The Government is committed to facilitating sustainable financial services that give consumers greater choice in accessing credit. To help achieve this aim, the Government has fundamentally reformed regulation of the consumer credit market, transferring regulatory responsibility from the Office of Fair Trading (OFT) to the Financial Conduct Authority (FCA) on 1 April 2014. The FCA has transposed key elements of the OFT’s Irresponsible Lending Guidance into binding rules. The FCA makes clear that a firm should lend responsibly, and takes reasonable steps to assess the customer’s ability to meet repayments in a sustainable manner without undue difficulties, and without having to borrow further. Ultimately, money should only be lent to a consumer if they can afford to repay it.
Furthermore, the Government has already introduced several initiatives to support the credit union sector. These include investing £38m in the sector through the Department of Work and Pensions’ Credit Union Expansion Project, and providing £500,000 to help armed forces personnel access credit union services.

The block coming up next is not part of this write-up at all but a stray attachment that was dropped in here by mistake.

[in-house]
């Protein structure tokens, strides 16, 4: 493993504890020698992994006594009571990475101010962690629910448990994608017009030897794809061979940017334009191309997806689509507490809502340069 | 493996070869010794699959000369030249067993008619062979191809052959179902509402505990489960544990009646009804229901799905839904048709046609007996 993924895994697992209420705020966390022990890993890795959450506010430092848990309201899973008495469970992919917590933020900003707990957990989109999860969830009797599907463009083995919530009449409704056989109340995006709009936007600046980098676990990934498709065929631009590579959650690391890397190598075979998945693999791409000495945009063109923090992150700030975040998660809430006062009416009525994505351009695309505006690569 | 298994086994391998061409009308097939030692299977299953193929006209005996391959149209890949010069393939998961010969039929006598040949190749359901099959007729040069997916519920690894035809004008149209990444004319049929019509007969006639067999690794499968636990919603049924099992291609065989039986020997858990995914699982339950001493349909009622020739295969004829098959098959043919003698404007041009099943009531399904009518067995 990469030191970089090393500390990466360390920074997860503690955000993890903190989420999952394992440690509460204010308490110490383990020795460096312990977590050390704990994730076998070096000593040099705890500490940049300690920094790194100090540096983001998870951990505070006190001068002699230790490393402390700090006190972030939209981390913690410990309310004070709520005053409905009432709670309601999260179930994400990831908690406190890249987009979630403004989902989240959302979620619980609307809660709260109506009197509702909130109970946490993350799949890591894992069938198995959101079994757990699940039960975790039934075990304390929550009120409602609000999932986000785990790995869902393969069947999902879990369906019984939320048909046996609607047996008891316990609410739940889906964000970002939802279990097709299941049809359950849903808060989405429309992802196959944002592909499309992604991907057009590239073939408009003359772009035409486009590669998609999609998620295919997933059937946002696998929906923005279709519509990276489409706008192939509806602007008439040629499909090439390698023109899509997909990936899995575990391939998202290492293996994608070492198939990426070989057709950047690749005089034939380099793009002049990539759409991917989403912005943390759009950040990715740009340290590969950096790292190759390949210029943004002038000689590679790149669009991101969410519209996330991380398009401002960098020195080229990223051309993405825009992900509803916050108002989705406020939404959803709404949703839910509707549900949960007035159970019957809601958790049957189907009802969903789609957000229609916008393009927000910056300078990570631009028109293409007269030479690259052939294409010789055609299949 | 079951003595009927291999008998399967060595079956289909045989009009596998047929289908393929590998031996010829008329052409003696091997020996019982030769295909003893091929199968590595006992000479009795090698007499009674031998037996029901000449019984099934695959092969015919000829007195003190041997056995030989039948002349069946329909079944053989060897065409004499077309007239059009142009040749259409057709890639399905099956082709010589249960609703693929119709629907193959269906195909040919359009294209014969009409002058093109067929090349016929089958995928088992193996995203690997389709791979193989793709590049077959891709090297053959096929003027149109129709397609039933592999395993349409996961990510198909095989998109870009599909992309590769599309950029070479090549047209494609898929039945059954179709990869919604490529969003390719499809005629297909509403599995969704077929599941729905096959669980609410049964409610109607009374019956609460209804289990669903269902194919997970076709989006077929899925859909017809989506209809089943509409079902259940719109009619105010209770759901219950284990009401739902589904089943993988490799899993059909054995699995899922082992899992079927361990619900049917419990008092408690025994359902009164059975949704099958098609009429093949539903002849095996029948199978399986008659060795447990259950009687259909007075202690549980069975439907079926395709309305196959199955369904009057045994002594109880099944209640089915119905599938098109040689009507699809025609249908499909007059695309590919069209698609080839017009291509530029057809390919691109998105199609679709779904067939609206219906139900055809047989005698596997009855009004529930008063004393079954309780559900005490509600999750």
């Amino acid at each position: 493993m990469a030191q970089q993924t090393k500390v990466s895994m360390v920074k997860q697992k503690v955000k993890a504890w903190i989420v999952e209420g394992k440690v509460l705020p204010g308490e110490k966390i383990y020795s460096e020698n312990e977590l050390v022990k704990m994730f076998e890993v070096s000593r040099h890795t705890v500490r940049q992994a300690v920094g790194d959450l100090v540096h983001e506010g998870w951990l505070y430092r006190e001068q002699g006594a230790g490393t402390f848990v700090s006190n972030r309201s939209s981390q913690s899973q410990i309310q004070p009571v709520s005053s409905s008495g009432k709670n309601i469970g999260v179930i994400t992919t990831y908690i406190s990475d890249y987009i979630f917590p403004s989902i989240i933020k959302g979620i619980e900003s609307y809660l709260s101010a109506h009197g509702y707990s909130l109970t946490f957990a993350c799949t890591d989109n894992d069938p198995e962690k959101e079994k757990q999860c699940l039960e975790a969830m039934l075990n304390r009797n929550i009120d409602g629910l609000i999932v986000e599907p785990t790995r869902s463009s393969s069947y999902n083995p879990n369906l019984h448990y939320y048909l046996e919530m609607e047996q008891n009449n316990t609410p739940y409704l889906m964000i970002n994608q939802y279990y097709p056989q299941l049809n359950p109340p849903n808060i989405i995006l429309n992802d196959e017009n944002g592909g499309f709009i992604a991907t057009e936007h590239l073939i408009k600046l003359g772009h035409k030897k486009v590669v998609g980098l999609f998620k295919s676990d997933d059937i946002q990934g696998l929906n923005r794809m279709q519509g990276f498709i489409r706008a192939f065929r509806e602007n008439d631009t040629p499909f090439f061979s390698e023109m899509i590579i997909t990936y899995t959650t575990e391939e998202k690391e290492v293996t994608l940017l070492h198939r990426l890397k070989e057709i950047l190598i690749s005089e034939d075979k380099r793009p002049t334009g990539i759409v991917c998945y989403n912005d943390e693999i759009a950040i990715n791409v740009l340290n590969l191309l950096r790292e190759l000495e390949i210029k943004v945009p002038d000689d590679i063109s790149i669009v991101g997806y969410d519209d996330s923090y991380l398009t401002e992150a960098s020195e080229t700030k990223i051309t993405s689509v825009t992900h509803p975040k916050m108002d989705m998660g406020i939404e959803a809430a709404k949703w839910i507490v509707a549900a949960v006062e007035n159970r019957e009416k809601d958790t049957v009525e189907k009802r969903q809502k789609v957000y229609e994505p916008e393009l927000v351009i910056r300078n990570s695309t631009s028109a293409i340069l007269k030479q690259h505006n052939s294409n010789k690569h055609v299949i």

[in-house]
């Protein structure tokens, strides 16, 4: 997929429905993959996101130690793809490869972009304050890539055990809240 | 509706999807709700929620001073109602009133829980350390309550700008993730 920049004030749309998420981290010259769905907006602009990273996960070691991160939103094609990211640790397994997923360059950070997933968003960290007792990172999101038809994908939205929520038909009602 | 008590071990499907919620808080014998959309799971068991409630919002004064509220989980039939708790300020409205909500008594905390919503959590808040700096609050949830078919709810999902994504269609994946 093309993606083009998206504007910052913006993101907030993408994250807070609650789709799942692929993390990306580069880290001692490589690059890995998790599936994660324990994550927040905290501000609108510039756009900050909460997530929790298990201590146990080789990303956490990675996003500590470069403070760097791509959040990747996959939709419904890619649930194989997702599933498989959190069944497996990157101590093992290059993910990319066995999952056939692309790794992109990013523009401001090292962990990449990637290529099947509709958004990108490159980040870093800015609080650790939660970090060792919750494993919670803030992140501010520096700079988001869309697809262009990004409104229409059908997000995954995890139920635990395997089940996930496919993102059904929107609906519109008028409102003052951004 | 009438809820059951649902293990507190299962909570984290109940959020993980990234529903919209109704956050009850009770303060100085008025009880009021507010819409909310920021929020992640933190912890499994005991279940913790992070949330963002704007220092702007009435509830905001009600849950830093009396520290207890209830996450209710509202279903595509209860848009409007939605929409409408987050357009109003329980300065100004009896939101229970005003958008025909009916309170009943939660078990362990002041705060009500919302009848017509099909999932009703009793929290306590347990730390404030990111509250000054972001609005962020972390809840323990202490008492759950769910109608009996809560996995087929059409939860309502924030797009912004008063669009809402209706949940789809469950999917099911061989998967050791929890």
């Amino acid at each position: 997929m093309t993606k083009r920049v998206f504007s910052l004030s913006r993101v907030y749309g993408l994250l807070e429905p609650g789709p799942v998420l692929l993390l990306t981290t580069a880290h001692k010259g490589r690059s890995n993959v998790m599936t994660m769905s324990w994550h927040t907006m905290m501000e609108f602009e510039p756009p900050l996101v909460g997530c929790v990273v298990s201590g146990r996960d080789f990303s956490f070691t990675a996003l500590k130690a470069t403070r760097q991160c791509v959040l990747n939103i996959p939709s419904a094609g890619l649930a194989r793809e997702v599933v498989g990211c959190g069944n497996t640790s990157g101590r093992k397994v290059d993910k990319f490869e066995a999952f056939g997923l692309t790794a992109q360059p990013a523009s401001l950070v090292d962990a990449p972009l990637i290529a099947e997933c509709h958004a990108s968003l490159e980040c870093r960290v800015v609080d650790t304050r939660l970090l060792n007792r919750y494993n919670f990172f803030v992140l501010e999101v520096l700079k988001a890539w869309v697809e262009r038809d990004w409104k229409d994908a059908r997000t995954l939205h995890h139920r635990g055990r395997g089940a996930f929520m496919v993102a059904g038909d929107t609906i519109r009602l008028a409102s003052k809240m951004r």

The scheme referred to at paragraph 3.45 of the Autumn Statement 2016 is undertaken by the England Illegal Money Lending Team. The Team recovers funds from convicted loan sharks under the Proceeds of Crime Act (POCA) and currently uses this to fund community education work and a credit union incentive scheme in areas which are vulnerable to loan sharks. The scheme provides cash incentives for new credit union accounts into which consumers make regular savings.
In 2018, governance of the Team, and control of how it uses funds recovered under POCA, will transfer to HM Treasury. In April 2017, the Financial Conduct Authority will introduce a new levy collected from consumer credit firms which will fund the Team’s enforcement and education work. This will make it possible to free-up POCA funds currently used for education about loan sharks to expand the credit union scheme.